How Does Social Security Determine If I am Disabled?

How Social Security determines whether you are disabled seems like a mystery. Just what does Social Security do with all of the information they collect? What questions do they ask to determine if you qualify?

Each time Social Security makes a determination on your case, the agency goes through a "five-step sequential evaluation process." In essence, Social Security asks a series of five questions. The answers to those questions determines whether or not you are considered disabled under Social Security's disability standard. This article explains those five steps.

Step 1: Are you engaging in substantial gainful activity?

The first question Social Security asks is whether you are working. In general, if you are working a substantial amount, that is, earning more than $1,040 gross income per month, Social Security will deny your application for benefits. If you are not working, or you are working but earning less than $1,040 per month (what Social Security calls substantial gainful activity), the evaluation proceeds to Step 2.

Step 2: Is your condition severe?

A "severe" condition is one that interferes with basic work-related activities such as standing, walking, seeing, hearing, understanding, and carrying out instructions. If you have more than one condition, Social Security must consider whether the combination of impairments is severe. If your condition is not severe, Social Security will deny your case. If your condition is severe, the evaluation proceeds to Step 3.

Step 3: Does your condition meet or equal a listing?

Social Security maintains a list of conditions that are so severe that they are automatically considered disabling. If your condition is on this list and is severe enough to meet the criteria set out by Social Security in the listing, you will be found disabled. If your condition is not including on the list, you may still be disabled under Step 3 if your condition is "equal in severity" to a listed condition. Please note that a physician must document how you meet the listing criteria or that your condition is of equal severity to a listing in order for you to be approved at this step. If your condition does not meet or equal a listing, Social Security proceeds to Step 4.

Step 4: Can you perform your past relevant work?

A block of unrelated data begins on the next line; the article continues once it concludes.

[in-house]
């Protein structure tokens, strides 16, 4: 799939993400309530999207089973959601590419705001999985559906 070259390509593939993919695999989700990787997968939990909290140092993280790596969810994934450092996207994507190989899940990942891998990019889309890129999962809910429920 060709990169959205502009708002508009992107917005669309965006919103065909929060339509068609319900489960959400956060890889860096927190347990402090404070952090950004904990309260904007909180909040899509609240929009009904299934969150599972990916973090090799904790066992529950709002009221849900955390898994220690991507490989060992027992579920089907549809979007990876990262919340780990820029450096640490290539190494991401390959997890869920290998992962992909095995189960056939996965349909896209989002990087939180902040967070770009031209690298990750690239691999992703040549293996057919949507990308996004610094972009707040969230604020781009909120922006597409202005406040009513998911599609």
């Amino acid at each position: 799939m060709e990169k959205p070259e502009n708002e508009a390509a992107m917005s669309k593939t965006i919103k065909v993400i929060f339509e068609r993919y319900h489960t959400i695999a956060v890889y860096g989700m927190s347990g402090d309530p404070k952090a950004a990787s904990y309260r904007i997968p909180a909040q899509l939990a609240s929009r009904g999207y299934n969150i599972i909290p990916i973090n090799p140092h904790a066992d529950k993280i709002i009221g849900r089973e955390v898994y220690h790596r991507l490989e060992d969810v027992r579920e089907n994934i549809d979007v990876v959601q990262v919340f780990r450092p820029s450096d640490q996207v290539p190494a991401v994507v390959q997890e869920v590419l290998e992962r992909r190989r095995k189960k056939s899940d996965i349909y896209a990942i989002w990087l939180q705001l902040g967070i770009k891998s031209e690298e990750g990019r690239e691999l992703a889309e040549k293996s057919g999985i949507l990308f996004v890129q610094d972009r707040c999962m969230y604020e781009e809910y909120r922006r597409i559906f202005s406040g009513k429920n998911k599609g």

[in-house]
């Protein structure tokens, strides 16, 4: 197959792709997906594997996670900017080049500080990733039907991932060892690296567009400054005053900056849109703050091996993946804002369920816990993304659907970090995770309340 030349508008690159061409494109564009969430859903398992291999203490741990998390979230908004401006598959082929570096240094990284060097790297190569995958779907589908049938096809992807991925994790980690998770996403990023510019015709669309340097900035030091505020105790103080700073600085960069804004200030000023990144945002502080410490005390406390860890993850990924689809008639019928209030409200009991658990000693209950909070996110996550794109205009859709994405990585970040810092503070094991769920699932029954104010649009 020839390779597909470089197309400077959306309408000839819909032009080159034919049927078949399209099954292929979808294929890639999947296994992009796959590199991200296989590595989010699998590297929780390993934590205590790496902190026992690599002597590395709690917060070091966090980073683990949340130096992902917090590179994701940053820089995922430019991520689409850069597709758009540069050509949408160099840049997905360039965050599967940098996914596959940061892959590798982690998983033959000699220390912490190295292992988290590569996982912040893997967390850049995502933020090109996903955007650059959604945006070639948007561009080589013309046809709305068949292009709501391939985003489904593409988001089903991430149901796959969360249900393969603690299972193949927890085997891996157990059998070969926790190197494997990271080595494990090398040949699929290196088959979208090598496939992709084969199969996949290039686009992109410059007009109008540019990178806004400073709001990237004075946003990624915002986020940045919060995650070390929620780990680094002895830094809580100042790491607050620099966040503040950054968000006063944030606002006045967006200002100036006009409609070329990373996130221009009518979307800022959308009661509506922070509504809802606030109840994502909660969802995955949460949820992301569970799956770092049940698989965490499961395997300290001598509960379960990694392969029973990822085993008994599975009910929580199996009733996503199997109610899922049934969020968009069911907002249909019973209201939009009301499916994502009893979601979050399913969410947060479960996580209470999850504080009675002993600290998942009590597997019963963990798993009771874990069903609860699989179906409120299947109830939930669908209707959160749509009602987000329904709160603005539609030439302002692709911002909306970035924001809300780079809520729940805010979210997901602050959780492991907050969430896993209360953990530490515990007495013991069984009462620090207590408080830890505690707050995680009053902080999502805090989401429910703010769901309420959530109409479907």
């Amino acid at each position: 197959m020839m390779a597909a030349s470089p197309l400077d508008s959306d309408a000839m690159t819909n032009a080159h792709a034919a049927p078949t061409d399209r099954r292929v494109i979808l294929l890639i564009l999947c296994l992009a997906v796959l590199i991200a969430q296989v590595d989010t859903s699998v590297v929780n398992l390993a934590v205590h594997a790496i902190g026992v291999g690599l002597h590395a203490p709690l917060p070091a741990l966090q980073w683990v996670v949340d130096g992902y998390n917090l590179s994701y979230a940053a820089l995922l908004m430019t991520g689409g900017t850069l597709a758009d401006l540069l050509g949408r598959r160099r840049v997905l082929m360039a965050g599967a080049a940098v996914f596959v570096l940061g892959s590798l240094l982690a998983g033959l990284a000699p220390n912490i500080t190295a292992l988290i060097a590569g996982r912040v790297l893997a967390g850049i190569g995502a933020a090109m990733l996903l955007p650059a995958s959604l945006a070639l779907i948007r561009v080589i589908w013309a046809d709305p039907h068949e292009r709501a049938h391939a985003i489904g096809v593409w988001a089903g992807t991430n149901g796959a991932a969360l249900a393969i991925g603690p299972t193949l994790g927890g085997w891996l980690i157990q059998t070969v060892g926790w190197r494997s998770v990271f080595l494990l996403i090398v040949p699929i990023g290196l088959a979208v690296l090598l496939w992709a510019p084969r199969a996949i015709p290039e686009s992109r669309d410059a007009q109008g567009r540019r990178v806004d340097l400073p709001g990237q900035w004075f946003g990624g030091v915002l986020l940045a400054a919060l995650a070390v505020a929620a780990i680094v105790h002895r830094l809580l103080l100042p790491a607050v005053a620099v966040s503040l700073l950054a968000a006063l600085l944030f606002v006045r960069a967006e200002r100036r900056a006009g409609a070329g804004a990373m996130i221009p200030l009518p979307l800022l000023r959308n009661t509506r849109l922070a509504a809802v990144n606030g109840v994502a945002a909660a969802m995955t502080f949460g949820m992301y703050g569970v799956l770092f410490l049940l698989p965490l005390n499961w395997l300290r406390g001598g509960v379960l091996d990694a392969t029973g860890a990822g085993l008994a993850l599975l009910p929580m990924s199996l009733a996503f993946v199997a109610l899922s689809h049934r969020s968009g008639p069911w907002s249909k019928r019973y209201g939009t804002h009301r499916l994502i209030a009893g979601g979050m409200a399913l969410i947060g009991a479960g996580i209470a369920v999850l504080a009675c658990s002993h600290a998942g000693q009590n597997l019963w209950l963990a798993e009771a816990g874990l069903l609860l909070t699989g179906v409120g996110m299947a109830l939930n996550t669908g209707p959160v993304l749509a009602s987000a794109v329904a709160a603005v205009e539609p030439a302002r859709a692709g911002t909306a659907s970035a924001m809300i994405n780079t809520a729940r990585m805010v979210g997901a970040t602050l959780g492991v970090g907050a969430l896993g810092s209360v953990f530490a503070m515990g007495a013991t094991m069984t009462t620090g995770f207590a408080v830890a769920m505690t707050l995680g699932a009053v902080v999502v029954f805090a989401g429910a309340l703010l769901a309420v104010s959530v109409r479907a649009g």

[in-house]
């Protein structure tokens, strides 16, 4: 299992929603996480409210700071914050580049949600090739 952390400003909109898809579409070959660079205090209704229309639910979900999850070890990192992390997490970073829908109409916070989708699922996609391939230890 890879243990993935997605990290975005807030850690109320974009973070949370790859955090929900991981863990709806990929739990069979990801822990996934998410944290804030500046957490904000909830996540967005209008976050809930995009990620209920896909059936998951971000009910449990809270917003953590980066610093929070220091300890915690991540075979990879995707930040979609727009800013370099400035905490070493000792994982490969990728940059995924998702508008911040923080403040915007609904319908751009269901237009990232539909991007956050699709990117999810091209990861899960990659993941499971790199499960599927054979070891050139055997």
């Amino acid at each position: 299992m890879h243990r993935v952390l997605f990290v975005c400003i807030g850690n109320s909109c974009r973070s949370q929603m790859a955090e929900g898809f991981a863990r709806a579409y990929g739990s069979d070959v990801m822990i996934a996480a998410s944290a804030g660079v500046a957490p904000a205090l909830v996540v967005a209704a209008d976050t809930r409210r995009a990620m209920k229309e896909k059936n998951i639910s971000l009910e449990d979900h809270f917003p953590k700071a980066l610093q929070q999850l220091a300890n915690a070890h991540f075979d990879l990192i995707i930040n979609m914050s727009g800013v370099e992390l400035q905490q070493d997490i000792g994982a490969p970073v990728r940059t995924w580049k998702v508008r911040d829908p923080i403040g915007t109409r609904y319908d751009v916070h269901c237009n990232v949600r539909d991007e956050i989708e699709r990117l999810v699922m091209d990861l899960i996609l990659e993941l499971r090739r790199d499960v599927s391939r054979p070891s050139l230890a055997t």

At Step 4, Social Security considers what you remain able to do, taking into account the limitations imposed by your conditions. This is called your "Residual Functional Capacity," or RFC. The agency compares your RFC to the demands of any work you performed within the past 15 years. If you are able to perform any of this work, Social Security will determine you are not disabled. If you are not able to perform your past work, the agency proceeds to Step 5.

Step 5: Is there other work that exists in the national economy that you can perform?

At this step, Social Security considers your age, education, and past work experience to determine whether you can adjust to different work. If your RFC shows that are not able to perform other work, or if you fall under a medical-vocational rule that says you can't "adjust" to other work because of your advanced age or lack of education, Social Security will find you disabled and approve your case. If Social Security determine that you are able to adjust and perform other work, you won't be considered disabled.

The above is meant as a general guide to the five-step sequential evaluation process. There are many complexities and details that go along with making the determination at each step. Learn more in our section on medical eligibility for Social Security disability. Also, an experienced Social Security attorney will be able to address how each step of the process applies in your specific case and at which step you might be denied.